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Schindler’s List

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Steven Spielberg directs Schindler’s List, a film about the plight of the Jews in World War Two. There are many techniques used by Steven Spielberg to great effect but the main ones are the use of shadow and contrapuntal sound to portray the experiences and the extreme terror that the Jews must have felt when this happened. It also shows the audience how brutal the Nazis were when liquidating the ghetto. The first extract is a comparison of Goeth and Schindler shaving; this routine exemplifies the similarities that they share, each holding vast amounts of power, yet also possessing comparable weaknesses.

For example, appearance is very important to both of them. In addition they both possess comparable weaknesses. Their similarities, however, are in a minority compared to their differences. For instance Goeth shaves in the dark with short, erratic actions. The dark is associated with the capability to be evil and the shaving movements have a strangely stiff, regimented manner which suggests that Goeth is not an individual but a small part in the large Nazi military machine. On the other side Schindler’s shaving actions are relaxed and in the light.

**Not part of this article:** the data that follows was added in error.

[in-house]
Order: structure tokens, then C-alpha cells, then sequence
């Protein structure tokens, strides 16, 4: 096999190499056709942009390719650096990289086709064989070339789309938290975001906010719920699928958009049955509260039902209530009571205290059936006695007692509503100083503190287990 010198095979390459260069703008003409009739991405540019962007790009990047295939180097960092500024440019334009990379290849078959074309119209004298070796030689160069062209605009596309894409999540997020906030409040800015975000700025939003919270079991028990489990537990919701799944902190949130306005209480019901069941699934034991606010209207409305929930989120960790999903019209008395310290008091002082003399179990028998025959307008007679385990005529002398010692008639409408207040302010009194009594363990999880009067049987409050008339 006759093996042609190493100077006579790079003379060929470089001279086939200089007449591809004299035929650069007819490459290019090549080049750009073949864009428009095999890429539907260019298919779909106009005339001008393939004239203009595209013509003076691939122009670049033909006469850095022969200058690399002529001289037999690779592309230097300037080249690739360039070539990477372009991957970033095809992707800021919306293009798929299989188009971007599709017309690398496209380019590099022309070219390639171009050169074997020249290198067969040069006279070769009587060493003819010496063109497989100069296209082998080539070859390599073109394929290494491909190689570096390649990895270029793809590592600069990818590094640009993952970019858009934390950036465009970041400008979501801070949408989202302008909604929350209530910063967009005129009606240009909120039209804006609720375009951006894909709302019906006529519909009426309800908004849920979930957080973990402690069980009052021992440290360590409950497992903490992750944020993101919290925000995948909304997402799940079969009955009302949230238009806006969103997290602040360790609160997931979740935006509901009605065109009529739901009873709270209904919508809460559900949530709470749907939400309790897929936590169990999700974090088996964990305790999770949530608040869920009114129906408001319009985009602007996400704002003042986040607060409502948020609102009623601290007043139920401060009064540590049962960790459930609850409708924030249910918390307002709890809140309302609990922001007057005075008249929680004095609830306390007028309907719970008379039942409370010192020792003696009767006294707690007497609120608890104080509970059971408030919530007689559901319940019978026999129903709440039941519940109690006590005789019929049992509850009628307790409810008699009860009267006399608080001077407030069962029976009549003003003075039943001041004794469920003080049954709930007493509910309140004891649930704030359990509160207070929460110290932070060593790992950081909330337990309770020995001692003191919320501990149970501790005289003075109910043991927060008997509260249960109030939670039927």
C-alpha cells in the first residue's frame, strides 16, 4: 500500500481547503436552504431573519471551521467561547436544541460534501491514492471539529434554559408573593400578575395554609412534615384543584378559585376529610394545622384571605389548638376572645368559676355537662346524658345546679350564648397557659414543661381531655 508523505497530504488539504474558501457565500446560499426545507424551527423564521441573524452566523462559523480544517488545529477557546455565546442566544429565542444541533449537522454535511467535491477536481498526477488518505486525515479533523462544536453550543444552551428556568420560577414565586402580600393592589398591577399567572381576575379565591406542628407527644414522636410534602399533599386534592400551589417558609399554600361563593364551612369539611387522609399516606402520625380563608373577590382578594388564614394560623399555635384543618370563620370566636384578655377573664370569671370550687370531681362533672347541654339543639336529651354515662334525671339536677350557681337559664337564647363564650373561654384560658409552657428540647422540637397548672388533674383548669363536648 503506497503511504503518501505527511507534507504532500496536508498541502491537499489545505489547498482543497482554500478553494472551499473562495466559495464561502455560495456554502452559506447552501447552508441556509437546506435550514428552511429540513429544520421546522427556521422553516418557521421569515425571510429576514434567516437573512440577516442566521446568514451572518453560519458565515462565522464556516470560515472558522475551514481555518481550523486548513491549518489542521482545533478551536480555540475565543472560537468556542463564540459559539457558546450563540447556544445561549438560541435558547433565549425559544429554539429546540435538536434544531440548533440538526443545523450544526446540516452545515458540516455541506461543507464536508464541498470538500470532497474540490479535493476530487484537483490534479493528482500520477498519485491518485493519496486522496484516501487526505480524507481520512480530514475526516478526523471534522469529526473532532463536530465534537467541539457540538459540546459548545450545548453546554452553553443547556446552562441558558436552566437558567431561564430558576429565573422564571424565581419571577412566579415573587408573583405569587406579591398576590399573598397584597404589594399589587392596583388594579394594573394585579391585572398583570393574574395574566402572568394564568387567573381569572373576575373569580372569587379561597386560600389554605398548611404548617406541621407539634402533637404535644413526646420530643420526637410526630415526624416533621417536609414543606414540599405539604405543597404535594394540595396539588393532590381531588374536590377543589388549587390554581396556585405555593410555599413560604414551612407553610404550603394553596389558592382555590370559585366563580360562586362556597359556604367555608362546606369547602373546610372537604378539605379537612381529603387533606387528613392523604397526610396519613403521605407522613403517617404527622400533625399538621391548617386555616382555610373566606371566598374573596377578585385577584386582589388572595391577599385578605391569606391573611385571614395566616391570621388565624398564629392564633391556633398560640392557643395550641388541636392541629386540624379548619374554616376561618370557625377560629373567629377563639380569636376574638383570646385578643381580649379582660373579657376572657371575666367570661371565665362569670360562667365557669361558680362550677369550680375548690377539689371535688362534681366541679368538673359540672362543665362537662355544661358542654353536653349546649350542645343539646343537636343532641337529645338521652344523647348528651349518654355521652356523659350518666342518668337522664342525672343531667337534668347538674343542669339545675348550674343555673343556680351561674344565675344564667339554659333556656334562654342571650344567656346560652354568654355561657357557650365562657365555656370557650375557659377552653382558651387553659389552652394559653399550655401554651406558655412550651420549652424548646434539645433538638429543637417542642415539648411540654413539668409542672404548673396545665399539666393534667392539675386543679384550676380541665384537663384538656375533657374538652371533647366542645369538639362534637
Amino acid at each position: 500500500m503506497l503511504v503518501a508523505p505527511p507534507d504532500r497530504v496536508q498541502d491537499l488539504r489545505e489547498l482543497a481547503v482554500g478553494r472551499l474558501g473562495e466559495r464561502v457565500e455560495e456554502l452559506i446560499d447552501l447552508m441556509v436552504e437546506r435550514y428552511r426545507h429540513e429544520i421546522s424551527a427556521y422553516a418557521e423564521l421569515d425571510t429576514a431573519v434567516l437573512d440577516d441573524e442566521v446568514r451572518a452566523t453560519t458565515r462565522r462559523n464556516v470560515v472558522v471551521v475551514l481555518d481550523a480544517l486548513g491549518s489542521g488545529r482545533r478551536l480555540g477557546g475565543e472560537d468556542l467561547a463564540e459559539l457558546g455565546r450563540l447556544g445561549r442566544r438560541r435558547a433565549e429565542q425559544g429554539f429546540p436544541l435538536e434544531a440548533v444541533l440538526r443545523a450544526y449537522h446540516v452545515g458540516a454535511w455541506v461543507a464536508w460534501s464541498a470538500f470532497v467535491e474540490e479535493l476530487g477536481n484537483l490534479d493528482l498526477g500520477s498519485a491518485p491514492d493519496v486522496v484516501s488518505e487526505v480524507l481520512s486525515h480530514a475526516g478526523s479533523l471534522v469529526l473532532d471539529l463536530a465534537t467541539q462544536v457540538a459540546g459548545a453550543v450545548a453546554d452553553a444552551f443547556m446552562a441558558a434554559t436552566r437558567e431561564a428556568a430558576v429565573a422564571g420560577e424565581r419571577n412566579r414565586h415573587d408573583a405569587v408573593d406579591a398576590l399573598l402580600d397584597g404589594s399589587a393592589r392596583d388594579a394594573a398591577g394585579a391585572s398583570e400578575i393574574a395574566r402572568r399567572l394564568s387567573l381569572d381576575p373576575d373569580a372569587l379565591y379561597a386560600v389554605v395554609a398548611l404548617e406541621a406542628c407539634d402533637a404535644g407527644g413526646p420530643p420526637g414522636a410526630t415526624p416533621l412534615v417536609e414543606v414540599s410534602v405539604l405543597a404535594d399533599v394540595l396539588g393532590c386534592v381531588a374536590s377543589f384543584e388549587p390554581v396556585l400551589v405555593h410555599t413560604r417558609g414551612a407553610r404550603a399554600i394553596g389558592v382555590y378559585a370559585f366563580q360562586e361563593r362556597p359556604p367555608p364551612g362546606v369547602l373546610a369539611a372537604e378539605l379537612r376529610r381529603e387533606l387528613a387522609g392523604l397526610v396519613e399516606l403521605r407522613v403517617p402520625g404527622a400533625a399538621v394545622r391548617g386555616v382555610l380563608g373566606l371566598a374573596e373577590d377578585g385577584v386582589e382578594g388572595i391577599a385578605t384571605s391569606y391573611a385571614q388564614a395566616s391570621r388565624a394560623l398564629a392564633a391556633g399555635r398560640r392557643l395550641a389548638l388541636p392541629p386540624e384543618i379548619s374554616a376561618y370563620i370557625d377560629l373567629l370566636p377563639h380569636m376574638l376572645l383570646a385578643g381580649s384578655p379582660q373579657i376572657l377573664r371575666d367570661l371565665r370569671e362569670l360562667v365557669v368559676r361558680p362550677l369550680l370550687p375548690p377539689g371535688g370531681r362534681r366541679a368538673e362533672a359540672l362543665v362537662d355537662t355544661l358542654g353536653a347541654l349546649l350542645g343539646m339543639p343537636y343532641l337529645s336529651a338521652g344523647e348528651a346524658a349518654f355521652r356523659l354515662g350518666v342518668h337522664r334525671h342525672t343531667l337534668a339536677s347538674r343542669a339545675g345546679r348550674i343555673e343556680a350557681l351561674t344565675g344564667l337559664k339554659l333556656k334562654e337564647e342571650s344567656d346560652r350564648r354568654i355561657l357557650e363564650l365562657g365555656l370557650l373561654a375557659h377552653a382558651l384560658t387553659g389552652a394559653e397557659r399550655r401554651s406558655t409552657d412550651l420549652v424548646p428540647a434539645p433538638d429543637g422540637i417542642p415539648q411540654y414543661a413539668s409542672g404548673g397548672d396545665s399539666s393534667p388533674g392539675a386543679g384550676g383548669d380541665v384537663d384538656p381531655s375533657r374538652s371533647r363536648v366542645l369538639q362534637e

He is also filmed shaving on the right hand side of his face only whereas Goeth is seen shaving on the left this could be considered to symbolise that Schindler is on the ‘right hand side of God’ and therefore doing God’s will. Moreover the Jews are supposedly ‘God’s people’, so, in saving the Jews Schindler gives the impression of having an almost biblical status on a par with men like Moses, who helped the oppressed Jews of that time cross the Red Sea. The relaxed movements that Schindler uses when shaving suggests an inner confidence that he is ready for whatever is going to happen that day.

What’s more, he does not seem completely attentive and his eyes portray a look of apprehension when he shaves. This lack of concentration implies that he has some sort of foresight about what is going to happen later that day. Finally, the use of the close up camera action cutting from one to the other increases the feeling that there are hidden similarities, even though, once shown the bigger picture it is easy to see that they are at the opposite ends of the spectrum where moral integrity is concerned.

Goeth’s speech to the masses of Nazi soldiers is one about how the last six centuries of Jews in the ghetto was going to be ‘all but a rumour’. It shows his unfounded hatred for them which Goeth’s whole personality is centred around. The uniformity of the soldiers makes them seem like some solid unit rather than individual people. The reason is that it makes the soldiers seem less like real people with opinions about whether what they are doing is right or wrong. It is these opinions that Goeth wants to stifle.